In India, at least for my new boyfriend, love didn’t lead to commitment; love was commitment. It was a leap of faith made by two people to stick it out no matter what.

From that first conversation in Agra, it seemed like a crazy approach to me. And yet there I was: 40, single, a string of broken relationships. The wait-and-see strategy wasn’t exactly panning out. I decided to try it his way for a change.

It was certainly more romantic, at least in the beginning. My Indian boyfriend fed me the loveliest lines, the ones only the heroines in movies get, that you never hear in real life. And though he may have borrowed every last one of them from Bollywood, or his pirated Hollywood DVDs, I think he meant them.

That first night, for example, I told him I was probably too old to have children. He told me he didn’t care; families come in all shapes and sizes.

(A little cheesy, perhaps, but my last serious relationship had ended over the child issue. He claimed he wasn’t ready. I felt like I was running out of time. I loved him, so I waited, and waited, until it finally dawned on me that running out of time, for him, was the whole point.)

So I admit it, I was moved. The next morning we woke at 5 a.m. to see the Taj Mahal, a universal symbol of everlasting love, in the first light of day. Two months later I returned to the United States, and four months after that, drawn by a job offer and my Indian boyfriend, I moved to Mumbai, where he soon joined me in an apartment I had rented. Little by little, we got to know each other. In India, had we married, we would have been able to tell people ours was a “love marriage” as opposed to an arranged one (it is a surprisingly common question). But other than not having been introduced by our parents, I saw little difference.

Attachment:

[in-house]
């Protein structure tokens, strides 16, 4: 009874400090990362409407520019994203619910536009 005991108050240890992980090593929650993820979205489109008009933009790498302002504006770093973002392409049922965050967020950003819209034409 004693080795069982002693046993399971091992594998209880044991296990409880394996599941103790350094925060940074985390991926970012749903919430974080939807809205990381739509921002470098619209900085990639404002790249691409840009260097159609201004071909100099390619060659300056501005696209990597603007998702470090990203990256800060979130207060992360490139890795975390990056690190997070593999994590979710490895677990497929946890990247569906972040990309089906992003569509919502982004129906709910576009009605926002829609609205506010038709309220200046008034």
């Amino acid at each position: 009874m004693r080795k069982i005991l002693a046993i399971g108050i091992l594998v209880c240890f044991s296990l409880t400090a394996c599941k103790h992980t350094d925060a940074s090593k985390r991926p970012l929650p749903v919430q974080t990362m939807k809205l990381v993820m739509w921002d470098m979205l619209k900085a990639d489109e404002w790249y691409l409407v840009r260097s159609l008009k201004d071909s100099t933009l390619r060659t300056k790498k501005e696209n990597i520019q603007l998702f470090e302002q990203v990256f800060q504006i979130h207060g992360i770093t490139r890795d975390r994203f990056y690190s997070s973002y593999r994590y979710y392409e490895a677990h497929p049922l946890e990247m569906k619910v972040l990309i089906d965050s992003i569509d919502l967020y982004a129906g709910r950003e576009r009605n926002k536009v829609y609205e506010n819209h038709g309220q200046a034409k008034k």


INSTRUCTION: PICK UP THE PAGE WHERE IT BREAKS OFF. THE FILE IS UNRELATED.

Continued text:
Living with this practical stranger, I felt like a character in a Jhumpa Lahiri story, slowly getting to know the likes, dislikes, habits, and quirks of this man who was sharing my bed, bathroom and life practically from the word hello.

But had it been a Jhumpa Lahiri story, the budding knowledge would have morphed over time into a mutual fondness, and, incrementally, into love. This didn’t happen to me. Instead, as time wore on, I became increasingly aware of how different we were.

When I went back to New York for a visit and realized that all of my friends, even the relatively recent ones, understood me better than my boyfriend, I knew there was a problem. But every time I broached the issues in our relationship, he wouldn’t hear it. In his mind, we had made our choice, we had made a commitment to each other, and he wasn’t going to let my shallow Western desire for a shared sense of humor or common way of seeing the world tear that apart.